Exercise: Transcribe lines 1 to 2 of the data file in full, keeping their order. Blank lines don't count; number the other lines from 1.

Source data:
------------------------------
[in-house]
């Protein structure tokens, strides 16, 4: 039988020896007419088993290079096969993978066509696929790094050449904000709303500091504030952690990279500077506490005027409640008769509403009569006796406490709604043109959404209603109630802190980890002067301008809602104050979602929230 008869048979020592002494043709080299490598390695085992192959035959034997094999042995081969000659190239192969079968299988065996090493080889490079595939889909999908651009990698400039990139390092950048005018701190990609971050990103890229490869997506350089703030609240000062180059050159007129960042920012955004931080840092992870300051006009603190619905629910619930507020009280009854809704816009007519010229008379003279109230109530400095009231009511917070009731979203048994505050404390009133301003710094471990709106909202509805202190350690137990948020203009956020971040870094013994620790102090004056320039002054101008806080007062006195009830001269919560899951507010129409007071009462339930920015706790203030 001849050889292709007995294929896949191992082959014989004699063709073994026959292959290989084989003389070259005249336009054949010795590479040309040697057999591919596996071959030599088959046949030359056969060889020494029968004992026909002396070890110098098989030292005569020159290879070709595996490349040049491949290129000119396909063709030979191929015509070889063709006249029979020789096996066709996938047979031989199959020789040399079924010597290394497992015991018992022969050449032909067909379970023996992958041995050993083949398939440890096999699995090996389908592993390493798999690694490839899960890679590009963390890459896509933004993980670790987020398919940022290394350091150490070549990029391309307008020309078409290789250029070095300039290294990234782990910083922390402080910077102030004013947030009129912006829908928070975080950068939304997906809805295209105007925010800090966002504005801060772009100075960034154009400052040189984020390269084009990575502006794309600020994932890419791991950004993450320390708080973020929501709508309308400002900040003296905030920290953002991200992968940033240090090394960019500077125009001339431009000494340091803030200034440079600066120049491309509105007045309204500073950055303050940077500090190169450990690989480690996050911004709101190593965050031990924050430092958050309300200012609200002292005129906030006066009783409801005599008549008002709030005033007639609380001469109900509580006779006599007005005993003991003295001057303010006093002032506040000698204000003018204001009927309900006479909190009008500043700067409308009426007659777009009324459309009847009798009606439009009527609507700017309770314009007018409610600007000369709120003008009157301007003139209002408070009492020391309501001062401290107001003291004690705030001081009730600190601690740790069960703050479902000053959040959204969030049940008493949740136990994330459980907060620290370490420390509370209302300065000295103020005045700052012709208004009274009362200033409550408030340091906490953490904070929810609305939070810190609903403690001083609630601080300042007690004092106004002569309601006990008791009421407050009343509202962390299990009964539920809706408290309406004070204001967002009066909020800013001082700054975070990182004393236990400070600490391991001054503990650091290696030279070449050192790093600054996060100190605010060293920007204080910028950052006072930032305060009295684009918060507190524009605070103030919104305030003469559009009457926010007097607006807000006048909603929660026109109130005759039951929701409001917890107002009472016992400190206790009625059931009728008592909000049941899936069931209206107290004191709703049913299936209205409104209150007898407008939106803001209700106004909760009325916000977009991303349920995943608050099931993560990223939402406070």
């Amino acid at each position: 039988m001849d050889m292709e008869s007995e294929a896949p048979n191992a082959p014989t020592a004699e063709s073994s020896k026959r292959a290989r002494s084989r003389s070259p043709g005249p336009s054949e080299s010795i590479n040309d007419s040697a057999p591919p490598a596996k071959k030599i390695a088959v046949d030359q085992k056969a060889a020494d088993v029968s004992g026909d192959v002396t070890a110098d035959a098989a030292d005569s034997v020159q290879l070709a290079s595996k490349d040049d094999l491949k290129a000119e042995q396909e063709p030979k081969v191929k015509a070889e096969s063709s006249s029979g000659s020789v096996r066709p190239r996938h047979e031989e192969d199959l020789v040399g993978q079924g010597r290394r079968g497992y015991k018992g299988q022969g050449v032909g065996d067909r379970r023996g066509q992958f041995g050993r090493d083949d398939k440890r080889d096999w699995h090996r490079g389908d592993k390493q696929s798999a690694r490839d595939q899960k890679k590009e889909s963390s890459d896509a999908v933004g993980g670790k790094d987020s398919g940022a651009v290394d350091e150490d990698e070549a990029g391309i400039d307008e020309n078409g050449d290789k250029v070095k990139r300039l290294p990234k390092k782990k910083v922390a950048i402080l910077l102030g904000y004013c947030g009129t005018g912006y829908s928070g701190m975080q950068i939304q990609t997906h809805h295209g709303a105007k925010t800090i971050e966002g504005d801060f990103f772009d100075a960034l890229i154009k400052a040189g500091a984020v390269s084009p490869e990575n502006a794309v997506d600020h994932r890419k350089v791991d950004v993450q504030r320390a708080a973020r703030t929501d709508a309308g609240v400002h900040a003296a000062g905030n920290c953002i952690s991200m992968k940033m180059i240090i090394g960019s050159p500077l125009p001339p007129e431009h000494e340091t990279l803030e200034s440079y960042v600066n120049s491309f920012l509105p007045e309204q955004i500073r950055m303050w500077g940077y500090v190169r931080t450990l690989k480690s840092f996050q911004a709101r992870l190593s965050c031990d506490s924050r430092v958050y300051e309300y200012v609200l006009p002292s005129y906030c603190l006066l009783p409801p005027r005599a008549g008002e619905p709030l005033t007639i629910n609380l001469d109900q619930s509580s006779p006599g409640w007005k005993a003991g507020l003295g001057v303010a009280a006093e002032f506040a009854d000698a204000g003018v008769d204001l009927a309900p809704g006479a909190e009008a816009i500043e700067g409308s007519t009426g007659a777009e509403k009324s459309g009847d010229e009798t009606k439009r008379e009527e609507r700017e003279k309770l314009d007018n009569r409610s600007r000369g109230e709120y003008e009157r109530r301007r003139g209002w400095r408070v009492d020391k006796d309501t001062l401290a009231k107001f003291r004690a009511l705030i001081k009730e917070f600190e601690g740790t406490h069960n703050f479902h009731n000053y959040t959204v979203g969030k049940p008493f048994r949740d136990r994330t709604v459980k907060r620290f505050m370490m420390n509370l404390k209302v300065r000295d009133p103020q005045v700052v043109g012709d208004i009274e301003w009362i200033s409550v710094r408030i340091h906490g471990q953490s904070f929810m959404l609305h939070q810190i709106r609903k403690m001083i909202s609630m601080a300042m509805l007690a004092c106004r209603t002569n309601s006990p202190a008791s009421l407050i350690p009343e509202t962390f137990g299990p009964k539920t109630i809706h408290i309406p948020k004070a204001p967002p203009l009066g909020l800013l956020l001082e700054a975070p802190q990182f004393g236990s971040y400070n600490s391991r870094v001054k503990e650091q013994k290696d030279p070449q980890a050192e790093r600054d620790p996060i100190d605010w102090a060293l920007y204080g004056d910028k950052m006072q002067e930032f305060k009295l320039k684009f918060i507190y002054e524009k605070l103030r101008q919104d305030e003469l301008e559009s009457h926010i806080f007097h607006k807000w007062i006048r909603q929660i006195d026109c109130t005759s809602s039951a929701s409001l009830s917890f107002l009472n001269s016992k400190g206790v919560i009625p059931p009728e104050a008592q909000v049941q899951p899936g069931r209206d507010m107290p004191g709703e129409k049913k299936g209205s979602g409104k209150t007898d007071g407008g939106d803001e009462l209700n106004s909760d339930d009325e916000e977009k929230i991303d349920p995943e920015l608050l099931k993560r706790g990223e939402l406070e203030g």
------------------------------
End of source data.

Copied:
[in-house]
């Protein structure tokens, strides 16, 4: 039988020896007419088993290079096969993978066509696929790094050449904000709303500091504030952690990279500077506490005027409640008769509403009569006796406490709604043109959404209603109630802190980890002067301008809602104050979602929230 008869048979020592002494043709080299490598390695085992192959035959034997094999042995081969000659190239192969079968299988065996090493080889490079595939889909999908651009990698400039990139390092950048005018701190990609971050990103890229490869997506350089703030609240000062180059050159007129960042920012955004931080840092992870300051006009603190619905629910619930507020009280009854809704816009007519010229008379003279109230109530400095009231009511917070009731979203048994505050404390009133301003710094471990709106909202509805202190350690137990948020203009956020971040870094013994620790102090004056320039002054101008806080007062006195009830001269919560899951507010129409007071009462339930920015706790203030 001849050889292709007995294929896949191992082959014989004699063709073994026959292959290989084989003389070259005249336009054949010795590479040309040697057999591919596996071959030599088959046949030359056969060889020494029968004992026909002396070890110098098989030292005569020159290879070709595996490349040049491949290129000119396909063709030979191929015509070889063709006249029979020789096996066709996938047979031989199959020789040399079924010597290394497992015991018992022969050449032909067909379970023996992958041995050993083949398939440890096999699995090996389908592993390493798999690694490839899960890679590009963390890459896509933004993980670790987020398919940022290394350091150490070549990029391309307008020309078409290789250029070095300039290294990234782990910083922390402080910077102030004013947030009129912006829908928070975080950068939304997906809805295209105007925010800090966002504005801060772009100075960034154009400052040189984020390269084009990575502006794309600020994932890419791991950004993450320390708080973020929501709508309308400002900040003296905030920290953002991200992968940033240090090394960019500077125009001339431009000494340091803030200034440079600066120049491309509105007045309204500073950055303050940077500090190169450990690989480690996050911004709101190593965050031990924050430092958050309300200012609200002292005129906030006066009783409801005599008549008002709030005033007639609380001469109900509580006779006599007005005993003991003295001057303010006093002032506040000698204000003018204001009927309900006479909190009008500043700067409308009426007659777009009324459309009847009798009606439009009527609507700017309770314009007018409610600007000369709120003008009157301007003139209002408070009492020391309501001062401290107001003291004690705030001081009730600190601690740790069960703050479902000053959040959204969030049940008493949740136990994330459980907060620290370490420390509370209302300065000295103020005045700052012709208004009274009362200033409550408030340091906490953490904070929810609305939070810190609903403690001083609630601080300042007690004092106004002569309601006990008791009421407050009343509202962390299990009964539920809706408290309406004070204001967002009066909020800013001082700054975070990182004393236990400070600490391991001054503990650091290696030279070449050192790093600054996060100190605010060293920007204080910028950052006072930032305060009295684009918060507190524009605070103030919104305030003469559009009457926010007097607006807000006048909603929660026109109130005759039951929701409001917890107002009472016992400190206790009625059931009728008592909000049941899936069931209206107290004191709703049913299936209205409104209150007898407008939106803001209700106004909760009325916000977009991303349920995943608050099931993560990223939402406070």